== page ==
I’m sure most of us have been guilty of one (or MORE) of these in the past. We live in a world of constant entertainment. One minute of downtime, and we think we need to fill it with checking our various social media accounts. I went to Studio 5 on KSL to discuss how we can break ourselves of the online/social media addiction many of us face. I loved Brooke’s example during our discussion of what happened to just taking in the scenery when waiting for something? Here are the tips I discussed on Studio 5.
1. Create Online and “Online Free” zones in your house. One good way to do this is to trade in your laptop for a desktop, or an all-in-one unit like the Lenovo Flex. A more stationary device forces you to use it in specific locations instead of toting it all over your house. Mobile devices become more of a problem here though. Some rooms of your house or “occasions” should be labeled “online free zones” where mobile devices aren’t even able to cross the threshold of the room. This can create safe places where family members know that nothing will disrupt them from interacting.
2. Set Parental Controls… for YOURSELF! If you feel like sometimes your self control waivers, or maybe you just lose track of time while browsing social media. Setting parental controls on your own accounts can help you with that “unconscious” checking of devices. Most wireless routers can do internet blackouts for certain time periods, like late at night. You can also set controls on your account with Microsoft’s Family Safety tool. Here you can actually set how long you can use specific programs for. So if you only want 30 minutes of Facebook time, you can allow yourself 30 minutes of time with Internet Explorer. Obviously as the parent with all the passwords, you could always adjust the amount, but it’s a good chance to help remind you of how long you’ve been on the device.
3. The people in front of you are more important than the ones on the screen. If you are in a room of people, looking at your phone the whole time, sorry to say, but you’re doing it wrong. Always the person in front of you should be more important than the ones inside your phone or computer. This goes for the clerk at the store, your kids, your husband while on a date, and several other occasions where we may have the urge to check that phone. You can even make a game of it with family or friends. When in a big group, everyone puts their phones in the middle of the table. First person to reach for theirs has to buy everyone dessert, or something else fun like that. Just make sure you aren’t missing out on real life trying to see what other people are doing.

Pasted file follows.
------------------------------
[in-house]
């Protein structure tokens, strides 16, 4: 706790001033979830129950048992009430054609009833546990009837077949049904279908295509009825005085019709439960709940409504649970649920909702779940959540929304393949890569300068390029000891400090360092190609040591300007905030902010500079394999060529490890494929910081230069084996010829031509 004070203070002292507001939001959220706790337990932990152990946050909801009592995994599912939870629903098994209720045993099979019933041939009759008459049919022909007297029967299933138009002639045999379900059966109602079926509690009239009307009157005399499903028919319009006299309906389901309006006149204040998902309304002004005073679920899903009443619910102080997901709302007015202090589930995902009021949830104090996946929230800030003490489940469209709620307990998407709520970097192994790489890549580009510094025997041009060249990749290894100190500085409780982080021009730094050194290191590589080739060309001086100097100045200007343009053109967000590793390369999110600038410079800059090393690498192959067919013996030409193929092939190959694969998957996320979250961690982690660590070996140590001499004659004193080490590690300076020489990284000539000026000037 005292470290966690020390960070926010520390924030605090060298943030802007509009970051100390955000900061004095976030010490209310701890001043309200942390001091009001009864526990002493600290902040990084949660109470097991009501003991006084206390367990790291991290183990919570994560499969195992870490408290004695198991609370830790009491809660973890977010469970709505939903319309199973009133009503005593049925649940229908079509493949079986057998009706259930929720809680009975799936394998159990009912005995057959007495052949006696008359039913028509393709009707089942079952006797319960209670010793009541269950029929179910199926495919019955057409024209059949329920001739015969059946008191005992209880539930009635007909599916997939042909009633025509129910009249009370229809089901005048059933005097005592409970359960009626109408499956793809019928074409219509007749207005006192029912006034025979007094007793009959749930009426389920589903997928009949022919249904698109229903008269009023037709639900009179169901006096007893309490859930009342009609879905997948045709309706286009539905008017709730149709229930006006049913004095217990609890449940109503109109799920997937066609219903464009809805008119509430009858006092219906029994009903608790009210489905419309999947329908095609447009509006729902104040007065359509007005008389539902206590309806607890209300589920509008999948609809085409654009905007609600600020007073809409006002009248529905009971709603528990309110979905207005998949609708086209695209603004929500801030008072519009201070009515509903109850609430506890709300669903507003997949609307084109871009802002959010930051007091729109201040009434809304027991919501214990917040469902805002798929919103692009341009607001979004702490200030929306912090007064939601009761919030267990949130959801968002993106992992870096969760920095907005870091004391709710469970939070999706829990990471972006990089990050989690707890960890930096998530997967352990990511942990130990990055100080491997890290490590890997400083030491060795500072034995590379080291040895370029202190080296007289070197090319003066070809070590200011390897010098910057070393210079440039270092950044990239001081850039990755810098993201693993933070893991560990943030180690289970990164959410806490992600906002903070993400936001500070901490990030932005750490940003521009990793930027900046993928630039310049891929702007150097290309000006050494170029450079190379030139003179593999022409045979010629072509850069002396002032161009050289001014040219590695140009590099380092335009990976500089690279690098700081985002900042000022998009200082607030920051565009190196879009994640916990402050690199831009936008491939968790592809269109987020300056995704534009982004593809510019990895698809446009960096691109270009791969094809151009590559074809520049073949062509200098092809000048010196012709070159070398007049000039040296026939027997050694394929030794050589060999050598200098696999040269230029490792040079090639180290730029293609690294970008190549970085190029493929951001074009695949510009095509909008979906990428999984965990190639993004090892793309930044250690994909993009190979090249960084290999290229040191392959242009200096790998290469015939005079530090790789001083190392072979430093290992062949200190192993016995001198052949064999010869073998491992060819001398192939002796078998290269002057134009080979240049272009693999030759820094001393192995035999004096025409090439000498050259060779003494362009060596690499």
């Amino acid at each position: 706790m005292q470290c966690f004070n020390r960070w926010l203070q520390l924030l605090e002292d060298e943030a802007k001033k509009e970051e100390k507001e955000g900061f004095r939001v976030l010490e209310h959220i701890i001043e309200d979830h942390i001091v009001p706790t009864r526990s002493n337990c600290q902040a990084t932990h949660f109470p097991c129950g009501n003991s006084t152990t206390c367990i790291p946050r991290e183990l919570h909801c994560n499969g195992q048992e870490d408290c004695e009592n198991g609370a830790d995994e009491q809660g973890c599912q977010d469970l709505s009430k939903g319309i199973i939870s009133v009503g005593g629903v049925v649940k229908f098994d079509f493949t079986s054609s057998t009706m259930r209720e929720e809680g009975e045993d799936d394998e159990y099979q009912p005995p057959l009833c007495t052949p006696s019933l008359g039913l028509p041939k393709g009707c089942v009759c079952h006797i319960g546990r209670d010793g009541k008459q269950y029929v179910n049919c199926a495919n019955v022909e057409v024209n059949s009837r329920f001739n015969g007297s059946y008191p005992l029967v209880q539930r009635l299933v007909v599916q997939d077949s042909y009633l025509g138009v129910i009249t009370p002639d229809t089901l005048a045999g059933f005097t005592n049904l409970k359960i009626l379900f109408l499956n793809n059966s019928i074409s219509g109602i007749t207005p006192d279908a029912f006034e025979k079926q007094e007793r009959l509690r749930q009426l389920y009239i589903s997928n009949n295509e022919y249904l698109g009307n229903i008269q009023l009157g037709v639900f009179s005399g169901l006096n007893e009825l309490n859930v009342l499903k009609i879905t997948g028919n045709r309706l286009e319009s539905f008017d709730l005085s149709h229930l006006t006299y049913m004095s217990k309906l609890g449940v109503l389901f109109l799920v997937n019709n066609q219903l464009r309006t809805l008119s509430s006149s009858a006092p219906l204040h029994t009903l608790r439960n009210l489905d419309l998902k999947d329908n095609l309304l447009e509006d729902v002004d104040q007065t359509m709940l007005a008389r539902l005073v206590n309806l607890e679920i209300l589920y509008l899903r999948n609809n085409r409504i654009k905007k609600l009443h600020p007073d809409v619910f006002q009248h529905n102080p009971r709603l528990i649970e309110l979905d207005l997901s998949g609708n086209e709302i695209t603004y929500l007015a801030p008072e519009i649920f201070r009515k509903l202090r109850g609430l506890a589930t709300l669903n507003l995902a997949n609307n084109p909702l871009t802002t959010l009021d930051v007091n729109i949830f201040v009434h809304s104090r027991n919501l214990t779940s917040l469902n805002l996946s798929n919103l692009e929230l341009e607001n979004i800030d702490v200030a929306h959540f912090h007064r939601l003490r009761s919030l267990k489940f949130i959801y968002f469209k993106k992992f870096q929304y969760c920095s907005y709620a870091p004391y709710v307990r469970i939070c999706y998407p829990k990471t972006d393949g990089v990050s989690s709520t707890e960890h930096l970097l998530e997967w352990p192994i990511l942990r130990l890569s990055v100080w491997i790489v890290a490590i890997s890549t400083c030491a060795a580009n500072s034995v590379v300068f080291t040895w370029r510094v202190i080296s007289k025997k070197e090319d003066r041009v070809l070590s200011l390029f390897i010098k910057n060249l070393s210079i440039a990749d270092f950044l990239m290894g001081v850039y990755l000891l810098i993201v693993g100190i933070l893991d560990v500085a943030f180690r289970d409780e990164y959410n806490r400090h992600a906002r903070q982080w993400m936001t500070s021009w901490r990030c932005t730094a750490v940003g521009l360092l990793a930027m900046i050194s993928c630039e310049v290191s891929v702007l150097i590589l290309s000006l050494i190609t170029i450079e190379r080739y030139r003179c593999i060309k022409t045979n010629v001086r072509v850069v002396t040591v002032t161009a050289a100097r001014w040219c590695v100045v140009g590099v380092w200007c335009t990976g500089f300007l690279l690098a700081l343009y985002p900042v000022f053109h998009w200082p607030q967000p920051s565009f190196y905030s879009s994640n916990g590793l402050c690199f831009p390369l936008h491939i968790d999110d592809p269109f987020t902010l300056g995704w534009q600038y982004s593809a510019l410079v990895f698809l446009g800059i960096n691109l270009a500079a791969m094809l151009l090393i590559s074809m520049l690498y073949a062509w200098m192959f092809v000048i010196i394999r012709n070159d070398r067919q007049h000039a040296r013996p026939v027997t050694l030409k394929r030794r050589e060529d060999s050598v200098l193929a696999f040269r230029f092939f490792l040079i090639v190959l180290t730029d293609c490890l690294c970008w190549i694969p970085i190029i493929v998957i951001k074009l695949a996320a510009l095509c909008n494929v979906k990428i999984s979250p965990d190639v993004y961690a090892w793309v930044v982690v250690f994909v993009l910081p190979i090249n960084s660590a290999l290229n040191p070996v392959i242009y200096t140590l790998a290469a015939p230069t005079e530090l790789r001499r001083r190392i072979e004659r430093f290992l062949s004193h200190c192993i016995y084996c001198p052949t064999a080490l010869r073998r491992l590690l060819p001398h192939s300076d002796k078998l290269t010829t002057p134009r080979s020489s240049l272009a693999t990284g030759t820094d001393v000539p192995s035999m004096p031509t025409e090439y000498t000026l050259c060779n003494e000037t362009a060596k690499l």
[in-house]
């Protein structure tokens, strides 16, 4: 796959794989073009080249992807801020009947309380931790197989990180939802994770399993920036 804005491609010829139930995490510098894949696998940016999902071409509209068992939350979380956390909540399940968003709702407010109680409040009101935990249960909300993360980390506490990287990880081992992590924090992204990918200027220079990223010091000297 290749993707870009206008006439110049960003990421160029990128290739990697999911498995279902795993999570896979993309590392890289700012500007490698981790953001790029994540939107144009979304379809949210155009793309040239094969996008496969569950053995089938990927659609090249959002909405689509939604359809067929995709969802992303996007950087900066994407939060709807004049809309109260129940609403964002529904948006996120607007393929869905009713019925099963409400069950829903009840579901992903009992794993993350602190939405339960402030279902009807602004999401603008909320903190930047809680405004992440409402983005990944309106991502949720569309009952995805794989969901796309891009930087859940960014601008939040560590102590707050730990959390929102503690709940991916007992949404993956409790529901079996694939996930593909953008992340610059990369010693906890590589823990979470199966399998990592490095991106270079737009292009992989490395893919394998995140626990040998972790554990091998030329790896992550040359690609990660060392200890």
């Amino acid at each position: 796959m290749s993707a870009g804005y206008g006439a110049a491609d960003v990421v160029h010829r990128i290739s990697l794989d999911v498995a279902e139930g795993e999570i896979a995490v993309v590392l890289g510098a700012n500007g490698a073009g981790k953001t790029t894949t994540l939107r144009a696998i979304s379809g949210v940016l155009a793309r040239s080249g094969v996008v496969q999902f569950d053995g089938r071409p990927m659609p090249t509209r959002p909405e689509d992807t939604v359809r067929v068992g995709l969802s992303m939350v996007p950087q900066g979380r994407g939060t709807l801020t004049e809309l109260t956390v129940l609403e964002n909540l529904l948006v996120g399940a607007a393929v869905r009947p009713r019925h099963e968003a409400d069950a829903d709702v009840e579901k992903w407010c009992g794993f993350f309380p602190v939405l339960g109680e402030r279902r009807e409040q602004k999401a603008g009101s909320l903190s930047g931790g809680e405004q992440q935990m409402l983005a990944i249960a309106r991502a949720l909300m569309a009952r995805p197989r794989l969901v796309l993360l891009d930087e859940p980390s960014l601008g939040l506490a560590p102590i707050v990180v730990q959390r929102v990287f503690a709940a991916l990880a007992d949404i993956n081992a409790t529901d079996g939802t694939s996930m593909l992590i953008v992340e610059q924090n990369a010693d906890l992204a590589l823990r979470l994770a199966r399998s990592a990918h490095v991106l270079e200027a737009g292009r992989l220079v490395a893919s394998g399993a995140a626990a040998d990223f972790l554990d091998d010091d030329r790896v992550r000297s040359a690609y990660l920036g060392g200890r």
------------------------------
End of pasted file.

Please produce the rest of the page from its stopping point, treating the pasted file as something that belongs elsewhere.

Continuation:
4. Don’t share to often. If you are sharing 20 times a day, chances are you are spending WAY too much time online. I like to pick ONE thing that happened during the day that was “share worthy” or one link I’ve found that was interesting, and share just that. Once or twice a day is fine, sometimes a couple more if there is a lot going on in your life that day (like when I head to New York, I tend to share a lot!). It’s definitely the quickest way to get hidden from MY feed if you share too much. I don’t want to open Facebook and see only your posts filling up my entire feed.
5. Don’t overshare. Some things are just better left unsaid in a public place. Keep things private that should be private. This especially goes for things you share about your children. Soon your kids will grow up a little bit, and their friends will start to Google their friends names and their own names. Would you want that little piece of embarrassing information you just shared about your kid to be fodder for some other kid that wants to pick on them? If you wouldn’t talk about it with other people around, or if you have to hide the status update from certain people, it’s best not to post it. With screen shots and lax privacy settings, ANYTHING can become public knowledge.
The bottom line is to step away from the screens from time to time, live in the moment. Stop and smell the flowers, as it were. Relationships will be strengthened and you will be able to gain a little perspective. Don’t compare your life with someone else’s highlight reel.
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